The second parallel history that I trace specifically concerns this collapse of a unified figure of man and the new argument that man should not be seen as a basis for philosophy and a premise of ethics. It is a claim that there is no such thing as human “nature,” or that “human nature” is unknowable, unavailable, and, in any case, hardly benevolent or ethical. Because it seeks to talk about man in the negative, and in order to keep its proximity to negative theology in mind, I call this a “negative anthropology.” Negative anthropology rejects the idea that man is his own highest being or foundation. Enlightenment definitions of man as a being sovereign over the earth, in control of his destiny, and the force behind his own assured progress had worked in just this foundational direction. Kant saw man as his own highest being and highest end, and in his Logic of 1800 even placed the question “What is Man?” at the base of his entire critical project. Diderot’s short definition of man in the Encyclopédie reads as follows:

Man—masculine singular—is a sensing, reflecting, thinking being, which freely traverses the surface of the earth, which appears at the head of all other animals over which it reigns, which lives in society, which has invented the sciences and the arts, which has its own goodness and viciousness, which gives itself masters, which makes its own laws, etc.

What changes with the advent of negative anthropology is that this kind of definition becomes irrelevant. Man is no longer to be talked about as the basis of a philosopher’s thought, or in the masculine singular of a powerful, self-possessed I. He can no longer claim to be capable of scientifically understanding the entire world. To the extent that he may still be a sensing, reflecting, thinking being, these are not properties that are in interplay with the fact of his humanity—indeed, what is in question is this very humanity. At stake, then, is the conceptual dependence of human nature on structures of Being, language, thought, and culture.

More specifically, 1930s French thought undermined the idea that man, especially the scientist, is a privileged observer of the world around him. Thinkers such as Alexandre Koyré, Alexandre Kojève, Georges Bataille, and Jean-Paul Sartre, imported and adopted Husserlian and especially Heideggerian phenomenology, as well as new developments in scientific thought (notably quantum physics), in order to articulate a radical skepticism toward the positivistic belief in man’s ability to understand and fully know his “world.” Denying the purity or even possibility of transcendence became a way of seeing man as not only embedded but trapped in the world, Thus, the epistemological problem concerning scientific observation and truth is continuous with the existentialist anxiety about the weakness of man in the face of the world.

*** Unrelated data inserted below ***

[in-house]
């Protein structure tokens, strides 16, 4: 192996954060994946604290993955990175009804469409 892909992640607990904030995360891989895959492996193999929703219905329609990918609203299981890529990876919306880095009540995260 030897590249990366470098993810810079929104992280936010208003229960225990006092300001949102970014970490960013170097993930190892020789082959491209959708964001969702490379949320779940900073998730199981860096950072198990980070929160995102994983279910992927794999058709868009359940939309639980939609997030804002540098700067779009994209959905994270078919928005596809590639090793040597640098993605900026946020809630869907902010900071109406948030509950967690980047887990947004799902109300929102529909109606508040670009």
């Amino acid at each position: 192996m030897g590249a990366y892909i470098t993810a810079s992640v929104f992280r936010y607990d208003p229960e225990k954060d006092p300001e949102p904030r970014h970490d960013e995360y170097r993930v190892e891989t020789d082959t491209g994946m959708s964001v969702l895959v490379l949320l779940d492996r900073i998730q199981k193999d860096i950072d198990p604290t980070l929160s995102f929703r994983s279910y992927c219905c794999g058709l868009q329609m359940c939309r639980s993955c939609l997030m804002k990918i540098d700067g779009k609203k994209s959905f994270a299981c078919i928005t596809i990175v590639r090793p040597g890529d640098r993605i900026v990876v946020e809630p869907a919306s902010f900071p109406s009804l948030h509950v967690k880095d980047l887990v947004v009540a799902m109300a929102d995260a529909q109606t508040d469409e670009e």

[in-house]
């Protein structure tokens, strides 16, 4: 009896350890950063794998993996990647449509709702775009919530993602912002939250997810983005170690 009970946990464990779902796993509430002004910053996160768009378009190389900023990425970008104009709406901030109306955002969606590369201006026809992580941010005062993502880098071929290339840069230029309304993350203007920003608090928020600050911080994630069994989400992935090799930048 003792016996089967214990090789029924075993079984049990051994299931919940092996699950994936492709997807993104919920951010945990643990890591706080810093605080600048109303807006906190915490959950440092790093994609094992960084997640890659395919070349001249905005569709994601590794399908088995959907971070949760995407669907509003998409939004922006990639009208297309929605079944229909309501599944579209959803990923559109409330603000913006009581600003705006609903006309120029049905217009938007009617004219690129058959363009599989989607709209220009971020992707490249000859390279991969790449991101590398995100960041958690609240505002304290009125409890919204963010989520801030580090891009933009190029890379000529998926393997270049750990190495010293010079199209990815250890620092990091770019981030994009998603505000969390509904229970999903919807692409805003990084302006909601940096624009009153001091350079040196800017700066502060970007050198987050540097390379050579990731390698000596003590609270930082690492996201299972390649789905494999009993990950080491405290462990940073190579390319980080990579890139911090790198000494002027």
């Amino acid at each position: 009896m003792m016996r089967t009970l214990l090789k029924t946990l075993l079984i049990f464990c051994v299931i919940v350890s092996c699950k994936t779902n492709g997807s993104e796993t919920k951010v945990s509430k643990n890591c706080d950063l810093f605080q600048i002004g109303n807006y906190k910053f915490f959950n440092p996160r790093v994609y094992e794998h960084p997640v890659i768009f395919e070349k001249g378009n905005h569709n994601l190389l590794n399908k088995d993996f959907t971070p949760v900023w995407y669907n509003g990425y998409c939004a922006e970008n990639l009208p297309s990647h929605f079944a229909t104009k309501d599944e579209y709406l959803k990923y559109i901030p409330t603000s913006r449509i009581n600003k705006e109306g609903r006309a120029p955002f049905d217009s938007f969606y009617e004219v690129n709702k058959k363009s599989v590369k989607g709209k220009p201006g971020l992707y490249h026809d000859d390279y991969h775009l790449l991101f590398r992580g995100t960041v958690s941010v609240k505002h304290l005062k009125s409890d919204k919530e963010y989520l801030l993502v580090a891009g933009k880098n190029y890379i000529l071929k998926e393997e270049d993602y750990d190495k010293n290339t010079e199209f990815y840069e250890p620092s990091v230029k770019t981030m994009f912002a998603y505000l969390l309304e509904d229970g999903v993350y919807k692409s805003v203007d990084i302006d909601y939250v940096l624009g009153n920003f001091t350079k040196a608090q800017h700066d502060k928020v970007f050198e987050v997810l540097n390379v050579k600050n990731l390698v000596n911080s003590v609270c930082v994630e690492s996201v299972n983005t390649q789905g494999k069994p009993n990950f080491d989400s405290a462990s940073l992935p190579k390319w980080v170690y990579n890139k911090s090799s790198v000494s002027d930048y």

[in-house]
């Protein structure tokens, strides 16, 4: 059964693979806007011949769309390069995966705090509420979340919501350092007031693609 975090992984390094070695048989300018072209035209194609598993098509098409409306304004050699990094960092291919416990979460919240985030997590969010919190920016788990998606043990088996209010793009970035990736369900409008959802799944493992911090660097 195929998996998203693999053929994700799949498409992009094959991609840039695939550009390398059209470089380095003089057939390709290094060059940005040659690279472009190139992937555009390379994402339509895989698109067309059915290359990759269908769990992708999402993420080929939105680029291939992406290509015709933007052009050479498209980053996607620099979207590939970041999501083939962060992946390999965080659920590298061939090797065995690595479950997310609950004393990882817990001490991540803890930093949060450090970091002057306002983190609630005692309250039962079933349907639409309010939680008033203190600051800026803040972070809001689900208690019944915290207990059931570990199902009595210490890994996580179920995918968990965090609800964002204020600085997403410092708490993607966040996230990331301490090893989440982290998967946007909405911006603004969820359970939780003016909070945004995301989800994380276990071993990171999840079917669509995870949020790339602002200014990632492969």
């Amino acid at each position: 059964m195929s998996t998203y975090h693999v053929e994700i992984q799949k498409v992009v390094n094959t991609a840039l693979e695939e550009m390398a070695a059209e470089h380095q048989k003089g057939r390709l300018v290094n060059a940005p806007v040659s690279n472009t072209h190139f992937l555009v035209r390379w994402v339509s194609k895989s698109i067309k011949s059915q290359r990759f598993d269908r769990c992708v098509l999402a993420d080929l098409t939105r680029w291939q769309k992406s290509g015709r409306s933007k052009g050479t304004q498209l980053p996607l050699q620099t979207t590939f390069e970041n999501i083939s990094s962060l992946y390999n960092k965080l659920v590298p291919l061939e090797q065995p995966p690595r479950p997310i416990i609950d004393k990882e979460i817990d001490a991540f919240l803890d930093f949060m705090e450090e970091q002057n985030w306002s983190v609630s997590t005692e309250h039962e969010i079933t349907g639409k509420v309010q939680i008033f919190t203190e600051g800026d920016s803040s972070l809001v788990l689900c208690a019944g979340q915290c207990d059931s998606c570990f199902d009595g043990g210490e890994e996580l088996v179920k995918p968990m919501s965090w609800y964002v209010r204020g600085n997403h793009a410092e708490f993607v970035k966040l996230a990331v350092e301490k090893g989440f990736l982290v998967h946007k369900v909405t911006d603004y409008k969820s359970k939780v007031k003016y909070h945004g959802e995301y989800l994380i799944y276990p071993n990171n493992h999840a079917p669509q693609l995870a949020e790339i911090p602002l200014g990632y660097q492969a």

In the late 1940s, many of the same thinkers, together with some younger ones, furthered this position, dismissing the idea that one can simply speak of humanity on its own premises at all. For philosophers like Merleau-Ponty, even the Marxism whose success they worked for could not a priori define or guarantee humanity:

Even those of us today who are taking up the word “humanism” again no longer maintain the same shameless humanism our elders. What is perhaps proper to our time is to disassociate humanism from the idea of a humanity fully guaranteed by natural law and not only reconcile consciousness of human values and consciousness of the infrastructures which keep them in existence, but insist upon their inseparability.

Thus, even humanists were antihumanists first: at this point, history, language, the unconscious, being, and society came to definitively take priority over notions of human nature. Inhabiting such systems or structures, man does not grant meaning to reality, language, history, being, and society; he finds his own role and status produced and located by the way that they con­struct his interaction with the world and with other beings. These systems are not consequences of Man’s creative activity, desire, or will; they are not figures of his difference from an animal; they become the structures on the basis of which the human can be addressed, understood, discovered, and debated. This idea is most often associated with Heidegger’s “Letter on ‘Humanism,’” but it was also adopted in France by influential and well-positioned thinkers like Jean Hyppolite, who, working off of Hegel’s Logic, claims that “When man is reduced to him­self, he is lost… Man is an intersection,” and should be understood as suspended from History, Being, Language—not as their foundation. Merleau-Ponty similarly rejected earlier definitions in which “human nature had truth and justice for attributes, as other species have fins or wings”; so did contemporaries from Lacan through Canguilhem (who would later write that “the concept of man covers with a false appearance of specific identity individual organisms whose existence is thus deprived of different powers of resistance to aggression”). As is well known, in the 1960s, thinkers from Foucault to Derrida would radicalize this position; but so did others who continued to advocate for humanisms, though without grounding them in human nature, natural right, or law.

This, I would argue, constitutes the matrix of the epistèmè that came to be called “antihumanist”: an atheism that rejected many of the grounds of secular humanist conviction, and with them, the definitions of human nature that had supported and had claimed to guarantee humanism’s trust and thrust.